BBC NEWS Americas Africa Europe Middle East South Asia Asia Pacific Arabic Persian Pashto Turkish French

BBC News World Edition
 You are in: Middle East  
News Front Page
Middle East
South Asia
Talking Point
Country Profiles
In Depth
BBC Sport
BBC Weather
Friday, 23 August, 2002, 08:46 GMT 09:46 UK
Abu Nidal 'behind Lockerbie bombing'
Memorial to victims of the Lockerbie bombing
The 1988 bombing claimed 270 lives
A former aide of Abu Nidal says the militant Palestinian leader, who was found dead in Iraq this week, was behind the 1988 bombing of a passenger plane over the Scottish town of Lockerbie.

Abdelbaset al-Megrahi
A Libyan is serving a life sentence for the bombing
In an interview, Atef Abu Bakr says Abu Nidal told a meeting of his Fatah-Revolutionary Council that he had organised the bombing of Pan Am Flight 103, which killed 270 people.

He told London-based Arabic daily al-Hayat that Abu Nidal had threatened to kill anyone who revealed his responsibility for the attack.

A special Scottish court in the Netherlands convicted a former Libyan government agent, Abdelbaset ali Mohmed al-Megrahi, of the Lockerbie bombing and sentenced him to life in prison.


Mr Abu Bakr, a former spokesman for the group, split with Abu Nidal in 1989, a year after the bombing.

Abu Nidal
Abu Nidal was behind a series of deadly attacks in the 1970s and 1980s
"Abu Nidal said during an inner-circle meeting of the leadership of the Revolutionary Council, 'I will tell you something very important and serious, the reports which link the Lockerbie act to others are false reports. We are behind what happened'," Mr Abu Bakr is quoted by the newspaper as saying.

Abu Nidal told the meeting that if anyone leaked what he had said, "I will kill him even if he is in the arms of his wife".

Al-Hayat did not make clear when or where the meeting took place, or who attended apart from Abu Nidal.

A senior British parliamentarian has urged the Foreign Office to investigate the claims "as a matter of the utmost urgency".

Tam Dalyell, a left-wing Labour MP, has long argued that the Libyans were not responsible for the attack and that it was carried out by Abu Nidal.

"If these allegations are true they blow everything relating to Lockerbie out of the water, including the trial in Holland," he said.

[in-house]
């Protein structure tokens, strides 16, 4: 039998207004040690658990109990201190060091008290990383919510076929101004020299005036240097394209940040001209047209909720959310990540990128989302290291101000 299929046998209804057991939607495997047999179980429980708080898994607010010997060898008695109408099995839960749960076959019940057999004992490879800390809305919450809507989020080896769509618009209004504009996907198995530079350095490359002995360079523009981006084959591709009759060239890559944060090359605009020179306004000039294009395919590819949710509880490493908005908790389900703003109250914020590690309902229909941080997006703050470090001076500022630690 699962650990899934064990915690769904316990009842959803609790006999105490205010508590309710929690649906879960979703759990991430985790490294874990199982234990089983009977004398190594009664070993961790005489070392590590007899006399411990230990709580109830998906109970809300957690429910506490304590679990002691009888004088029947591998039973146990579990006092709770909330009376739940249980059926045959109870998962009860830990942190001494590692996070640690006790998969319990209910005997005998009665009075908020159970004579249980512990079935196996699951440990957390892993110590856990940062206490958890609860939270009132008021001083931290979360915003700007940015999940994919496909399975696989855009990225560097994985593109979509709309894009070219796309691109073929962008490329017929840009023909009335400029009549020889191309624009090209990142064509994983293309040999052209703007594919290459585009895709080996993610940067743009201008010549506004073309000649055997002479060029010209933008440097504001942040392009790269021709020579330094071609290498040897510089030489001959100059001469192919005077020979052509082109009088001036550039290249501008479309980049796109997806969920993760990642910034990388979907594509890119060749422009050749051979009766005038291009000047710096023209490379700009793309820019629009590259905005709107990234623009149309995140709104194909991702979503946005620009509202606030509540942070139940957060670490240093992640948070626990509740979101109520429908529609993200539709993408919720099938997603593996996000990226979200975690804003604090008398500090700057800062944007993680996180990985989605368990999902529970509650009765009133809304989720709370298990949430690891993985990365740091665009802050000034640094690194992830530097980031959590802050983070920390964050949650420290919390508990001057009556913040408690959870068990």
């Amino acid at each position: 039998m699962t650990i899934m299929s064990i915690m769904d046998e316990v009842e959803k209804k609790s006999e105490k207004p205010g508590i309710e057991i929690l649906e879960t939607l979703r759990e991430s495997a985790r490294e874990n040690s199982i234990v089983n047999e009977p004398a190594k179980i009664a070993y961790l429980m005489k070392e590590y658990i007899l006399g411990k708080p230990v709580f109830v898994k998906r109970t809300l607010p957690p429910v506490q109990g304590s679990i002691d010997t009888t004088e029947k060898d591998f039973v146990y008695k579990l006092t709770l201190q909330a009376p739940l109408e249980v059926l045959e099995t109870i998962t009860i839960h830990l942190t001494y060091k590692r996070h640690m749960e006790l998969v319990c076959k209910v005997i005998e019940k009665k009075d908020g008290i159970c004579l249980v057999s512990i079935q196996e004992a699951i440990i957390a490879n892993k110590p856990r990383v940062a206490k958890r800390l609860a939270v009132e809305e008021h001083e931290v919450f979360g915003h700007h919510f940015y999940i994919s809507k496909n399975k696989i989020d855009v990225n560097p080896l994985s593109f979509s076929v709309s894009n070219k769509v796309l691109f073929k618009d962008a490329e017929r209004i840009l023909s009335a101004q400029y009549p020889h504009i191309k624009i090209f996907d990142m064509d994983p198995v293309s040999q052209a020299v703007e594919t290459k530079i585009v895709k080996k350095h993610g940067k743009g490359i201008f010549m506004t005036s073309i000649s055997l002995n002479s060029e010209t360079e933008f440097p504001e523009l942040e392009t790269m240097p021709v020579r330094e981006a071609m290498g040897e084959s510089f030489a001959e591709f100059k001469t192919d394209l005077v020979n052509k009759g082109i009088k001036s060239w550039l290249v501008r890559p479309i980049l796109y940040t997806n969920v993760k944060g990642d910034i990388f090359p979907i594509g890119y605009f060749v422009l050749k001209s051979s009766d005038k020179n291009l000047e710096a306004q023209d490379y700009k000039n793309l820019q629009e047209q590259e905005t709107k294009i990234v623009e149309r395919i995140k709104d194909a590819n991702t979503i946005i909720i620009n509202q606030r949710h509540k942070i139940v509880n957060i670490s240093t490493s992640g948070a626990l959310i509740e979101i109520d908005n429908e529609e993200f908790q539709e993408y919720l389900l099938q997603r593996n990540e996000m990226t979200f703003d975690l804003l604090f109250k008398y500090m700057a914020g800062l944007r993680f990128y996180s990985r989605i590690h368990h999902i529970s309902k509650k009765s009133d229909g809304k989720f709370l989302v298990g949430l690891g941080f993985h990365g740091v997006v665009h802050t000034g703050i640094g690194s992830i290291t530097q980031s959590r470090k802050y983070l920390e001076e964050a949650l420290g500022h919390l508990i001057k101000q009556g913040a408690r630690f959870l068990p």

House arrest

The group led by Abu Nidal, one of the world's most wanted men before Iraqi authorities announced that he had killed himself in his Baghdad apartment, has been blamed for attacks in which hundreds were killed or wounded in the 1970s and 1980s.

Abu Nidal set up his headquarters in the Libyan capital Tripoli in 1987. He was put under house arrest when Libyan leader Muammar Gaddafi came under pressure to crack down on militants after the Lockerbie bombing.

Mr Abu Bakr has given a series of exclusive interviews to the Saudi-owned, London-based al-Hayat since the first accounts of Abu Nidal's death emerged.

He has told the newspaper that Abu Nidal ordered the bomb attack on a Gulf Air flight from Abu Dhabi to Karachi in 1983 that killed all 111 people on board.

He also said that his former boss plotted to assassinate Egyptian President Hosni Mubarak in 1989 with the co-operation of an Arab state, but then aborted the plan.

And he has claimed that Abu Nidal was responsible for the 1986 attack on a West Berlin disco that killed two US soldiers and a Turkish woman, and wounded 260 others, provoking American air strikes on Libya.

Professor Paul Wilkinson, St Andrews University
"The question of Abu Nidal's involvement adds to the demand for an independent inquiry into Lockerbie"
Abdel Basset al Megrahi's lawyer Eddie McKechnie
"Abu Nidal was thought to have links with the Lockerbie murders right from the beginning"
Lockerbie megapuff graphic


Appeal concludes

Key stories


The trial
See also:

15 May 00 | Middle East
23 Aug 02 | Middle East
20 Aug 02 | Scotland
21 Aug 02 | Middle East
20 Aug 02 | Middle East
14 Mar 02 | In Depth
Internet links:

The BBC is not responsible for the content of external internet sites

Links to more Middle East stories are at the foot of the page.

E-mail this story to a friend

Links to more Middle East stories

© BBC ^^ Back to top

News Front Page | Africa | Americas | Asia-Pacific | Europe | Middle East |
South Asia | UK | Business | Entertainment | Science/Nature |
Technology | Health | Talking Point | Country Profiles | In Depth |